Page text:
The Atlanta Braves had been unable to find an adequate center fielder for years following the departure of Andruw Jones. The team tried with guys such as Gregor Blanco, Nate McLouth and Jordan Schafer, and all of them failed to be long-term solutions.
Then came the 2011 trade deadline which brought Michael Bourn to Atlanta. All eyes were on Hunter Pence, but anyone who took a quick glance at the two player's stats knew Bourn was the true star dealt at the deadline.
Bourn solidified center field for the Braves like none of his afore mentioned predecessors did. He was worth a little more than eight wins in his one-and-one-third seasons when going by WAR, which is phenomenal. He gave the club a legitimate leadoff hitter, a stud defensive outfielder and a great presence in the clubhouse. It was a perfect fit.
All of this being said, Bourn, who is a 30-year-old free agent this offseason, should not be back in Atlanta next season or beyond.
It's a far too common theme in Major League Baseball: players who rely solely on their speed to be productive do not age well. Whether it be Chone Figgins, Juan Pierre or any other veteran with an awful, team-hindering contract right now, keeping speedsters past their prime is almost always a recipe for disaster.
Bourn likely has an above-average season or two left in him before his production begins to steeply decline. Unless the projections are way off, he's likely to see a deal for at least five years, if not longer.
The Braves cannot afford a contract like that. It'll be tough to part with Bourn, but it's a move the club must make as they continue to be limited financially.
So what are the options?
On the free agent market, there could be a few fits. B.J. Upton's name has been linked to Atlanta in recent years. The enigmatic center fielder has more natural talent than most in the league, although attitude and work ethic questions have followed him throughout his career. And given that one team will likely overpay for what he could be -- instead of what he's done the last few years -- it's tough to see him coming to Atlanta.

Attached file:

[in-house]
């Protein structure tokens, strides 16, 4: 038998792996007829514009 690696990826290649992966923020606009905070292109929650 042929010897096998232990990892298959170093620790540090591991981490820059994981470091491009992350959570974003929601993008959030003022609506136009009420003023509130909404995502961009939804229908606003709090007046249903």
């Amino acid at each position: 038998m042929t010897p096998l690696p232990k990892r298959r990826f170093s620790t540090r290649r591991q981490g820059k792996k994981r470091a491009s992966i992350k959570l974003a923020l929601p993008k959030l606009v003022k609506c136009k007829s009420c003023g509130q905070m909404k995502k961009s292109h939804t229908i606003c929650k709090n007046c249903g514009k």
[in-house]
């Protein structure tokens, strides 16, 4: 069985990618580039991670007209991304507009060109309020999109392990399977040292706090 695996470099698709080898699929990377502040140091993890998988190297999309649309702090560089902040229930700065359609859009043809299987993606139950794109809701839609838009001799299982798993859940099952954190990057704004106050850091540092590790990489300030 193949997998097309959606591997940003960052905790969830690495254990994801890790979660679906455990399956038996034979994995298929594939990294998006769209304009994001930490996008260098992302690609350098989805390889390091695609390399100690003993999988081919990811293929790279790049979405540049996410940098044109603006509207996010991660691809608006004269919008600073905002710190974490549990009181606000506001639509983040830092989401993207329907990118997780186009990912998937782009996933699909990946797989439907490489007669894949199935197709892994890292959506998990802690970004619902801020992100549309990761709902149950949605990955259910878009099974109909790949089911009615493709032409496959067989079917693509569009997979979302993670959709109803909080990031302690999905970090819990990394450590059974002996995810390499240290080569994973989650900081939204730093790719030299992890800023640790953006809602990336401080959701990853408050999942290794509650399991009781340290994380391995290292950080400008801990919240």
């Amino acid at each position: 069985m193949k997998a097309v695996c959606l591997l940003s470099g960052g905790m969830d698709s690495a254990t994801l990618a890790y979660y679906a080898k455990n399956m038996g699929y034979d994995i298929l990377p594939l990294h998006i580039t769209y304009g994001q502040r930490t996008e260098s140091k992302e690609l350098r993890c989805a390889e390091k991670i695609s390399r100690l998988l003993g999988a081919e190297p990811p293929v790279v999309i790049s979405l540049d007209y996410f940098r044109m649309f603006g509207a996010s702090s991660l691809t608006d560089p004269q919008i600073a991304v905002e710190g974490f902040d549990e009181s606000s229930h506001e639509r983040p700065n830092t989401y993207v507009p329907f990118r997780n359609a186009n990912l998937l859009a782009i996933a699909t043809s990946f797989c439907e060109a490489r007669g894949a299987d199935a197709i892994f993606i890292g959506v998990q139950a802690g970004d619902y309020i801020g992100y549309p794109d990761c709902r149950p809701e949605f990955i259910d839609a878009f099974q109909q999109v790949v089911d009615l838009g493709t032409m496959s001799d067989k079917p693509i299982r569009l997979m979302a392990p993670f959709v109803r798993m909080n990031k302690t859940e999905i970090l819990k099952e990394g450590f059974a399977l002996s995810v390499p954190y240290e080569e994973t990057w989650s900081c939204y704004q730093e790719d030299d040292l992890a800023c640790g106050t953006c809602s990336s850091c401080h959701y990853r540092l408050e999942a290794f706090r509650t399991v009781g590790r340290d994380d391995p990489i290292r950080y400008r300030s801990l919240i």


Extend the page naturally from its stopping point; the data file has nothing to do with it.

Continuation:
Shane Victorino is probably the most likely option out there. Love him or hate him for his flamboyant style, but the soon-to-be 32-year-old outfielder can still be a productive player. The biggest issue with Victorino is exactly that: he'll turn 32 in a month, is coming off the worst offensive season of his career and may no longer be able to handle the defensive rigors in center.
If Victorino is willing to settle for a two- or three-year deal, he could be a fit with the Braves. My bet is he wants more than that and eventually lands elsewhere.
Then there's the trade market. This is where I think Atlanta finds their guy.
There really are a bunch of options here. Well-known names such as Dexter Fowler and Denard Span make a lot of sense, as do possible up-and-comers in the mold of Peter Bourjos or Ben Revere. The common theme with all of these players is that none of them will come to Atlanta unless serious pitching talent is dealt in exchange.
As general manager Frank Wren showed at this year's trade deadline with Randall Delgado, he is no longer afraid of moving a pitching prospect (or two) to gain an attractive piece. It seems much more likely Wren elects to deal a prospect or two for one of these players than overpay for someone in free agency.
There are a couple players I would be OK with, but my guy is Span. And there are a bunch of reasons why he makes perfect sense for Atlanta.
Span is 28 years old. That's typically when players begin to hit the prime of their career.
He's a career .284/.357/.389 hitter, which ranks him above average for center fielders. He won't steal a ton of bases, although he's regarded as a solid base runner and could swipe 25 bases if healthy all season.
Whether it be UZR or DRS (Defensive Runs Saved), Span ranks amongst the best center fielders in baseball. His +20 DRS was the second best in either league last season behind only Bourn. He would be coming over from the spacious Target Field, so a transition to the roomy gaps at Turner Field should not be an issue.
The final aspect of all this -- and perhaps the most important aspect of it all -- is Span's contract. He is set to earn $4.75 million in 2013, $6.5 million in 2014 and has a friendly club option for $9 million once 2015 rolls around.
If the Braves were to acquire Span, they would have about $20 million remaining to spend on acquiring a power-hitting left fielder or third baseman, whichever Martin Prado was not occupying. That money could also be used to work out a long-term contract extension for Jason Heyward and/or Freddie Freeman, who are clearly the two players worthy of leading the franchise for the foreseeable future.
The price in prospects may be high, but Span seems like the perfect fit for the Braves for next season and beyond.